Of course the carbon dioxide emissions will be horrifically high, though not really any worse than if it were to be converted into liquid fuel and burnt in the engines of all of our boxes-on-wheels.
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Re: 500 Billion Barrels of Oil Equivalent in Jordan's Oil Sh

Unread postby Xenophobe » Sun 03 Oct 2010, 11:53:05

RankineCycle wrote:Of course the carbon dioxide emissions will be horrifically high, though not really any worse than if it were to be converted into liquid fuel and burnt in the engines of all of our boxes-on-wheels.


It has been offered that humans have been altering the planets climate for perhaps 8,000 years now, since the implementation of original irrigation techniques to grow rice (Ruddiman, W.F., 2007, Plows,Plagues and Petroleum:How Humans Took Control of Climate).

Because it seems unlikely that any necessary majority of humankind will want to go back to a pre-irrigation agricultural existence to return the planet to its path to the next glaciation, baby steps like worrying about transportation CO2 emissions seems pretty irrelevant unless we are willing to go "the whole 9 yards" as it were. I agree with Pops, if it can be combusted to do useful work, humans will combust it. If the planet is already doing something other than its next regularly scheduled glaciation as Ruddiman argues, we should be happy we don't have to adopt all the Canadian citizens moving south who would otherwise be buried under a miles deep ice sheet.
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Re: 500 Billion Barrels of Oil Equivalent in Jordan's Oil Sh

Unread postby Carlhole » Sun 03 Oct 2010, 11:57:00

$80 Barrel Oil Price Drives Oil Discovery, Production

Even countries not known for their oil, such as India and Colombia, are finding new oil thanks to new discovery efforts. In fact, Colombia may overtake its unruly neighbor Venezuela in oil production within 10 years.

New Iraqi reserves and production threaten to drop a glut of oil supply on the global markets. And Iraq has just gotten started.

Brazil is bursting with offshore oil, creating many of the internal problems that oil-rich states are famous for.

Canada is rapidly becoming one of the world's richest hydrocarbon producers, and is making new oil discoveries all the time.

Much of the new oil will cost more to produce, perhaps placing a floor of $60 a barrel under such new production. But only a total idiot expects technology to sit still while there is money to be made. Such price floors will be tested and eventually broken.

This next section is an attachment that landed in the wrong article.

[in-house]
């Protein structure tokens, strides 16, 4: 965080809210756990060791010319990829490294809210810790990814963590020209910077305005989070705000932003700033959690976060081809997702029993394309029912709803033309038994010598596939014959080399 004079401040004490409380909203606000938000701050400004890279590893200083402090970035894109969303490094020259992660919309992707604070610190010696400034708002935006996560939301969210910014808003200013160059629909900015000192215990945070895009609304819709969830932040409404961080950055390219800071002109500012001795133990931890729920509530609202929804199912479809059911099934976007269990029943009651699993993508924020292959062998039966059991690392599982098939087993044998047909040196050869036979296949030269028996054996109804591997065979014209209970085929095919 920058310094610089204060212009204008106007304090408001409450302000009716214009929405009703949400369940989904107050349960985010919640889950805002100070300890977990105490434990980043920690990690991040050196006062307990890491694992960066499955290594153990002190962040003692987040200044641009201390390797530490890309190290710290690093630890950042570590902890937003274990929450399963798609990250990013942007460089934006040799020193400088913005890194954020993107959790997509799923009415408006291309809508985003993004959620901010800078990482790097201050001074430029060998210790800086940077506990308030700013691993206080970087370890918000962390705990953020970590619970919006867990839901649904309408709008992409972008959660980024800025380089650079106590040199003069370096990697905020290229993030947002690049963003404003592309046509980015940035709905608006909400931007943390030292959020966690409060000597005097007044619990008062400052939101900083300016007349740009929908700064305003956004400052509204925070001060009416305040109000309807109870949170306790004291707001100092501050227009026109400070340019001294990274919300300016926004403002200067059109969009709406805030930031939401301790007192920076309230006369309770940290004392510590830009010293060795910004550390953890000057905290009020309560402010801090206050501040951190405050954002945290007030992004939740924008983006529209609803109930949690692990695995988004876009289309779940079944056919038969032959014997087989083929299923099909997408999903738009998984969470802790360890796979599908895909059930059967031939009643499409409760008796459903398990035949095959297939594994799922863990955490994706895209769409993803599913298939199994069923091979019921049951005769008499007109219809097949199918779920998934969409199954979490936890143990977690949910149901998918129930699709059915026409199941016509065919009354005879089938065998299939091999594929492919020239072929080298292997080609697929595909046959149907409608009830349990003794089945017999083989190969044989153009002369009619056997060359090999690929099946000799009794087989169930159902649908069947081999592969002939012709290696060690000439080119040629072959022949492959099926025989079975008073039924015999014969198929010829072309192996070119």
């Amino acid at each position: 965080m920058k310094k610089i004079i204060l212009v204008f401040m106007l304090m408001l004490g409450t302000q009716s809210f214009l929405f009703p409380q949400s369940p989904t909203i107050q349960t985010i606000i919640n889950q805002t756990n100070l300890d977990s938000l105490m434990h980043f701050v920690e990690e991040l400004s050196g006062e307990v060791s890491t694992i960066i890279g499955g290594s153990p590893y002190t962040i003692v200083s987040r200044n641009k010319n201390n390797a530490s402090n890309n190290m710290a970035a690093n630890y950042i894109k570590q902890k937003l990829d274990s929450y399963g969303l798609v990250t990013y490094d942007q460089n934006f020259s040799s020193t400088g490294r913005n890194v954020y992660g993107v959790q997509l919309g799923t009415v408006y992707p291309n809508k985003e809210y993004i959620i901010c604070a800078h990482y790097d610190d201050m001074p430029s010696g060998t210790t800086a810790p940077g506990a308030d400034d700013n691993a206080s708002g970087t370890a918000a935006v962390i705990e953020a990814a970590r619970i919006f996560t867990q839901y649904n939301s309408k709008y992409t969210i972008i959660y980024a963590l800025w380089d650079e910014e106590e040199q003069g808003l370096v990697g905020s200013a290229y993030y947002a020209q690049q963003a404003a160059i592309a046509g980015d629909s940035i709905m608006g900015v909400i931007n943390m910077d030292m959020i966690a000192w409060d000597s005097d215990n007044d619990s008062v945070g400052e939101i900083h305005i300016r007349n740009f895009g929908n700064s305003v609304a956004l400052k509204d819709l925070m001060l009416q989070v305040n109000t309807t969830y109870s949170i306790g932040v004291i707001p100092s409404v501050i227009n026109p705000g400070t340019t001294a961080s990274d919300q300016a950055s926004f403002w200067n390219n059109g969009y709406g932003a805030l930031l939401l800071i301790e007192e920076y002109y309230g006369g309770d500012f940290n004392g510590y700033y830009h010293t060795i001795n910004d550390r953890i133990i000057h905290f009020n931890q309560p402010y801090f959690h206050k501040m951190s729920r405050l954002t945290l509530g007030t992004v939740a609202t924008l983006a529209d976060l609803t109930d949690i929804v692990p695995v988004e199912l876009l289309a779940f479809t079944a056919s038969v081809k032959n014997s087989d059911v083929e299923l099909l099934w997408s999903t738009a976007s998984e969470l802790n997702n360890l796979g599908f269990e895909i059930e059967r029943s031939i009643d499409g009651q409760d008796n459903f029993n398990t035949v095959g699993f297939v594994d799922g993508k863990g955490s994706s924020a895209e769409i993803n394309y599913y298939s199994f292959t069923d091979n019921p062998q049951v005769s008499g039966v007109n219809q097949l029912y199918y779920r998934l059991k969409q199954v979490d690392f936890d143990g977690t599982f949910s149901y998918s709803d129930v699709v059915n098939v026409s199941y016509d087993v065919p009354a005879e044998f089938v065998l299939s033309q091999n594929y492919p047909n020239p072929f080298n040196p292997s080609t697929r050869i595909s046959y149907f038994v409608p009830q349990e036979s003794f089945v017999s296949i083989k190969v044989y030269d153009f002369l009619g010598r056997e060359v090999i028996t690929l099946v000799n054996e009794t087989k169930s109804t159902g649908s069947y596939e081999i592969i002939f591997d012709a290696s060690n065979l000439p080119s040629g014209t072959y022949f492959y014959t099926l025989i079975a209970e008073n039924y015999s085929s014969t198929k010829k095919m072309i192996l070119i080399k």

The real threat to oil supplies is political -- as in Obama Pelosi reich energy starvation. Having succeeded in beginning to break down the advanced US biomedical industry, the Obama Pelosi reich will eventually get around to every aspect of the US economy. Energy starvation has always been a long term goal of the O P reich. EPA policies declaring CO2 a dangerous pollutant are merely the bare tip of the spearhead of the OP thrust to starving US industries of fuel.

The future of advanced western technologies that could lead to a "singularity" or to "the next level" all depend upon the capacity to bridge the inevitable geopolitical turbulence that is coming. If the western nations lack the "depth" to sustain the losses that rapid and violent change is bringing to the world, they will be lost to the future. It is not a game that can be reset and started over.
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Re: 500 Billion Barrels of Oil Equivalent in Jordan's Oil Sh

Unread postby ian807 » Sun 03 Oct 2010, 13:06:07

Shale oil will be with us for a long time. I'm just skeptical that it'll be a significant cost-effective replacement for the cheap oil we've got now. Moreover, all oil acquisition activities (including shale oil), such as exploration, drilling, refining and distribution currently depend on cheap oil. If the cost of that oil increased suddenly (e.g. multi-country resource nationalism), I'm skeptical about whether we could continue to cost-effectively mine the stuff in large quantities.

Still, some is better than none. It may not replace our entire supply at a low price and high EROEI, but if mined at low rates and used judiciously, it could conceivably last for centuries and provide some limited practical use.
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Re: 500 Billion Barrels of Oil Equivalent in Jordan's Oil Sh

Unread postby Carlhole » Sun 03 Oct 2010, 14:31:05

ian807 wrote:Shale oil will be with us for a long time. I'm just skeptical that it'll be a significant cost-effective replacement for the cheap oil we've got now.


It won't need to be a replacement for the oil we have now. It will simply provide more moderating price pressure, keeping the barrel price in a manageable $60 - $100 range.

Ample supplies of fossil fuels (and moderate prices) only have to last long enough for nuclear energy to take over the heavy lift.

Check this oil guru:

Nuclear Energy and Fossil Fuels

Image

Image
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Re: 500 Billion Barrels of Oil Equivalent in Jordan's Oil Sh

Unread postby pstarr » Sun 03 Oct 2010, 14:43:20

Carlhole wrote:$80 Barrel Oil Price Drives Oil Discovery, Production

But only a total idiot expects technology to sit still while there is money to be made. Such price floors will be tested and eventually broken.
Have you taken to quoting yourself?. That insulting language has your MO all over it. :badgrin: